I've had to replace my server, the old one runs CentOS and the new one runs Debian.

In Debian, Apache has apache2.conf as its main configuration file with a number of others linked to it. In CentOS there is only one configuration file for Apache, httpd.conf.

Question: may I use the old httpd.conf file in the new server and if so, how do I ensure that the httpd.conf settings will prevail over the existing configuration files?

The post at Ubuntu Apache: httpd.conf or apache2.conf? indicates that the existing configuration files should not be changed in case of updates.

I realize that my custom configuration can be put into /etc/apache2/conf.d however, it is not clear to me whether the other configuration files in that location would conflict with it.


Fundamentally there's nothing different between the two. You can rename the old httpd.conf to replace apache2.conf entirely (suggest you back up apache2.conf first). The new apache2.conf file directly references all other config files so replacing it with a monolithic (single) config file will completely overwrite that structure back to the one you're used to. There's no danger of the "new" settings overriding your "old" settings.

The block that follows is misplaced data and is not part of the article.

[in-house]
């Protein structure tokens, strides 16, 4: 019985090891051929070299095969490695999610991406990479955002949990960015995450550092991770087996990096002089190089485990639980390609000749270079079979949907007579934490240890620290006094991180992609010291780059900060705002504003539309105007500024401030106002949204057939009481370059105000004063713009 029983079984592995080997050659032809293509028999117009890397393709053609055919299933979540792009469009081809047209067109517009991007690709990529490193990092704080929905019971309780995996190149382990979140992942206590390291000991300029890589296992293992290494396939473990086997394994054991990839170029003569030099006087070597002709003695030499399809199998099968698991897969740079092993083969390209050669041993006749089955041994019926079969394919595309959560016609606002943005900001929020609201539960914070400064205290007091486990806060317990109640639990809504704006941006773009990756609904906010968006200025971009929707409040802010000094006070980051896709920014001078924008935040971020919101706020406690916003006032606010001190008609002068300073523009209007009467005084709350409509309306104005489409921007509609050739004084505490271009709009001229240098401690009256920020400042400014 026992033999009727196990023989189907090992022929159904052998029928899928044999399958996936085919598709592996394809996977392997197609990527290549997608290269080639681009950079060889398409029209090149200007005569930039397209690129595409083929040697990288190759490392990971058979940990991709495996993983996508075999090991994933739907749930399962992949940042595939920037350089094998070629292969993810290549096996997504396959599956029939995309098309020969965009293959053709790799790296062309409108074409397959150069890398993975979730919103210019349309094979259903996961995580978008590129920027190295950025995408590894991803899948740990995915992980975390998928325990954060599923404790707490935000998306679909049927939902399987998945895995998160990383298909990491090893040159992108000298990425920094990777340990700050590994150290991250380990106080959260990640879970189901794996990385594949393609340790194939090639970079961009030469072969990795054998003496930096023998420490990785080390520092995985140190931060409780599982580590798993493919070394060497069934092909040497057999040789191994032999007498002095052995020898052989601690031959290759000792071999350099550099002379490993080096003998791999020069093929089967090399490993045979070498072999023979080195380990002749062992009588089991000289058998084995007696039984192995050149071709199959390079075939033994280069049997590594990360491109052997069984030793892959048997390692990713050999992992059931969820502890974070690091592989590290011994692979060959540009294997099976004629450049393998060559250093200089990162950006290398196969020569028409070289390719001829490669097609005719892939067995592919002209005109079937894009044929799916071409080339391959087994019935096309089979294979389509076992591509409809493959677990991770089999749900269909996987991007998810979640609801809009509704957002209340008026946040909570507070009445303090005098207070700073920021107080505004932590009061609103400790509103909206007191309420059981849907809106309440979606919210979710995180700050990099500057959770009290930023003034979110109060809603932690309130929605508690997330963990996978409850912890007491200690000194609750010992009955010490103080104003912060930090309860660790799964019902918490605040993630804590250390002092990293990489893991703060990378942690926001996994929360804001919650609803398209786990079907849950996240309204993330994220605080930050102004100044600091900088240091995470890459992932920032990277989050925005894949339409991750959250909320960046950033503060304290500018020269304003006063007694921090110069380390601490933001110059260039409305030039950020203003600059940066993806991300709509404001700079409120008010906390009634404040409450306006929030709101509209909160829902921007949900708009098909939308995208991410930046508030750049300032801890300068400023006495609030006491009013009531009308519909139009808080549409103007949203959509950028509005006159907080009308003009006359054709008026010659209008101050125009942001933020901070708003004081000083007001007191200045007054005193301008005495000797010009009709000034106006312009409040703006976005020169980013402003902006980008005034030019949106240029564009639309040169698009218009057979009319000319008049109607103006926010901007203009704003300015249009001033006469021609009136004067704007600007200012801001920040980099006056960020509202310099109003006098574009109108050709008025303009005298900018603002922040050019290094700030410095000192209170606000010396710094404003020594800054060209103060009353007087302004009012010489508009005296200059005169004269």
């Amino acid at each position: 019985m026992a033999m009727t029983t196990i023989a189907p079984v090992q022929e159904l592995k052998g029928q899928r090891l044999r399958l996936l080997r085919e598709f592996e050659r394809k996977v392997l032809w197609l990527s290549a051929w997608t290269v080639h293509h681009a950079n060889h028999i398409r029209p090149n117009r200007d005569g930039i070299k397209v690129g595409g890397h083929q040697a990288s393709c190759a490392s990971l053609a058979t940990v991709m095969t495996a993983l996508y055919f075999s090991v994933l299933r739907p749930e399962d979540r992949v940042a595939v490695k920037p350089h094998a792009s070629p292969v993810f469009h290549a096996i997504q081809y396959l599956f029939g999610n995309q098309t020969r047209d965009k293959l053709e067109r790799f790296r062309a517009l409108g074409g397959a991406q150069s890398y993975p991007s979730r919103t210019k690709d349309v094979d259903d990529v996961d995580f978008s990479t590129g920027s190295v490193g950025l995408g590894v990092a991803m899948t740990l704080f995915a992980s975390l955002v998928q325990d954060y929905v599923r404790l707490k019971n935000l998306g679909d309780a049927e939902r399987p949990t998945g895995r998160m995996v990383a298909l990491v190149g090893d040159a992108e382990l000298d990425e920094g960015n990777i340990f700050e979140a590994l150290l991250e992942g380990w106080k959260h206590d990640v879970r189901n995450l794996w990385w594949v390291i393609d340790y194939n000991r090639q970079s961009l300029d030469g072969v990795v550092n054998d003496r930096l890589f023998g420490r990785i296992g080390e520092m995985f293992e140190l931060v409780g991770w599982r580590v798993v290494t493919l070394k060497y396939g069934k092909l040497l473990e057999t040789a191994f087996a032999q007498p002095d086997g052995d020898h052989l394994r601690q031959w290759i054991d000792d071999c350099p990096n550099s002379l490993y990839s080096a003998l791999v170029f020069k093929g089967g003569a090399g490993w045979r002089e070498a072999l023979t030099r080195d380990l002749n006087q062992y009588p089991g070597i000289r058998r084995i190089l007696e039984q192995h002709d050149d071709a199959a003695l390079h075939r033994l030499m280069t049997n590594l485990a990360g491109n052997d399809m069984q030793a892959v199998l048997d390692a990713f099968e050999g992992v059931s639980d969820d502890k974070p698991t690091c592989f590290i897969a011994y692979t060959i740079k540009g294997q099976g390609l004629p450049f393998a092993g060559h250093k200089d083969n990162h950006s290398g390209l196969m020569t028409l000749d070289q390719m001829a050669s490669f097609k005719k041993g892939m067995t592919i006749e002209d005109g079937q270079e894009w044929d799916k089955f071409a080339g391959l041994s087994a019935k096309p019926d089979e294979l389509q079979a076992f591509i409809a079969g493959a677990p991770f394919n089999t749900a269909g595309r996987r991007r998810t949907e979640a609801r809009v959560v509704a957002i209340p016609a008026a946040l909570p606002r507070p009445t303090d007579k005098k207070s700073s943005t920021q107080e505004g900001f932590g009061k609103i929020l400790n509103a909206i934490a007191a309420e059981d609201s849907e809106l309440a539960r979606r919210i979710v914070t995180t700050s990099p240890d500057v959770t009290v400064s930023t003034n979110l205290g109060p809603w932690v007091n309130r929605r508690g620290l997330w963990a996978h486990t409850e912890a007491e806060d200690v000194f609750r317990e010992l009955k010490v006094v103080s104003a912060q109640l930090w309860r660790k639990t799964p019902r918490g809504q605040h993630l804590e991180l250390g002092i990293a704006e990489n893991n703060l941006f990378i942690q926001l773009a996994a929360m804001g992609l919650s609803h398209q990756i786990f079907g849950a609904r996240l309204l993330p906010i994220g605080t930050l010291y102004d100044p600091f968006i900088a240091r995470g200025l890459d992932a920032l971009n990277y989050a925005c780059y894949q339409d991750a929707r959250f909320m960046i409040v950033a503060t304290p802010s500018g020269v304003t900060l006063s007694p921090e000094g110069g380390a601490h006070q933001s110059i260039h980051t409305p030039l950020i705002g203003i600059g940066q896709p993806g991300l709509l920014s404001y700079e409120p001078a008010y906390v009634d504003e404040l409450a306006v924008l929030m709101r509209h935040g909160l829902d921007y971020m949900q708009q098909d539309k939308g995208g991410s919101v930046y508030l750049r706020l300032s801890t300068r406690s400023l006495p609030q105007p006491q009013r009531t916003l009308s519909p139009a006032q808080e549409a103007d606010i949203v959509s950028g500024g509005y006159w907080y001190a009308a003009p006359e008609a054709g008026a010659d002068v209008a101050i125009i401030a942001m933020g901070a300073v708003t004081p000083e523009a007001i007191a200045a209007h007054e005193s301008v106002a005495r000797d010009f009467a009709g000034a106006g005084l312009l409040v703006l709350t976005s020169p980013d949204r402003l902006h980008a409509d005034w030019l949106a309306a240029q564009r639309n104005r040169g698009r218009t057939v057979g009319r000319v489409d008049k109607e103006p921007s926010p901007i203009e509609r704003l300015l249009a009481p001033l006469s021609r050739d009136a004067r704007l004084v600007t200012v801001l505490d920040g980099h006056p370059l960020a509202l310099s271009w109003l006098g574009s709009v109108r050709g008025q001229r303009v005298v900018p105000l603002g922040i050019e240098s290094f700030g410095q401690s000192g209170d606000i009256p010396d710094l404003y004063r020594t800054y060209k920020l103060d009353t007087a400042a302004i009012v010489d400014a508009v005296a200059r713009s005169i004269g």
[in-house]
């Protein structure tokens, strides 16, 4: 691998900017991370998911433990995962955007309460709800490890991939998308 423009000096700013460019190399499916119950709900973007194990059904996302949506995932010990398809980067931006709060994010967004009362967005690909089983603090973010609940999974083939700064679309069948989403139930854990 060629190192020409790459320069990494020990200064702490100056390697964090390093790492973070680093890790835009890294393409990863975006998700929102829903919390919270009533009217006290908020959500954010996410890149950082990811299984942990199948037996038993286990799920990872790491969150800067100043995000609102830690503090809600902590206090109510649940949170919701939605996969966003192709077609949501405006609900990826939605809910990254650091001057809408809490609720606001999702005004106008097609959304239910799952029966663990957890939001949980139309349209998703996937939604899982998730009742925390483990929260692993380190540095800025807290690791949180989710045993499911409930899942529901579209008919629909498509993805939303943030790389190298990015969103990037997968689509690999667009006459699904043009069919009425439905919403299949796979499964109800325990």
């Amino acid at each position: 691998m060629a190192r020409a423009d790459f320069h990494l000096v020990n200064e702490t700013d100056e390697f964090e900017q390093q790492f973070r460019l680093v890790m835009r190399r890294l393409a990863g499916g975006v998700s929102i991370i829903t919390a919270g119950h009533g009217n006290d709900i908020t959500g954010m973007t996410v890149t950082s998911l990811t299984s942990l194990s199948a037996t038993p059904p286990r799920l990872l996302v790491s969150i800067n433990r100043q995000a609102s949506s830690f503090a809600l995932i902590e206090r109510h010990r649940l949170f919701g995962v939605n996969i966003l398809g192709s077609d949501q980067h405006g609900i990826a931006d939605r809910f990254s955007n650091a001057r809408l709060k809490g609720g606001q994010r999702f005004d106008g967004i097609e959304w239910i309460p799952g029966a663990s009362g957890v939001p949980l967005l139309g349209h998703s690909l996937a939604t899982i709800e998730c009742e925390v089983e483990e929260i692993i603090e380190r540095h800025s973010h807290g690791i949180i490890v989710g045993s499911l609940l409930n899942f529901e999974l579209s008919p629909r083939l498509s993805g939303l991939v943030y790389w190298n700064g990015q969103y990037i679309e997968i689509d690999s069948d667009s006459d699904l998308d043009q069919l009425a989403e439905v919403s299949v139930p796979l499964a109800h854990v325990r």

Firstly check if the version of Apache and all the modules are the same. If not, your config may not be compatible with the Debian binaries.

Secondly consider if this is really what you want. The "new" apache.conf is designed to work with the wider system (such as apt / dpkg). For example installing Apache modules will automatically install the config for them as well.

Best Practice

Don't try to simply include your old file. It will most likely fail. The best thing to do is to look at how Debian has structured its configuration then work through your old config file and try to slice it up so that it fits into the new structure. This does mean you will need to understand everything in your config file (not a bad thing anyway).


Further to couling's answer, in case you do wish to add your own configuration file in a Debian-type distribution without altering the existing settings, this is how I managed to do it:

  1. Put your configuration file (the name of this file must end with .conf) in the folder /etc/apache2/sites-available.
  2. Go to the sites-available directory and type sudo a2ensite [name-of-your-file].conf.
  3. Reload the configuration by typing sudo service apache2 reload.

The above process puts a symbolic link file in the location /etc/apache2/sites-enabled. To override the default server settings, delete the existing file which is named 000-default.conf (you should take a copy of this file first).

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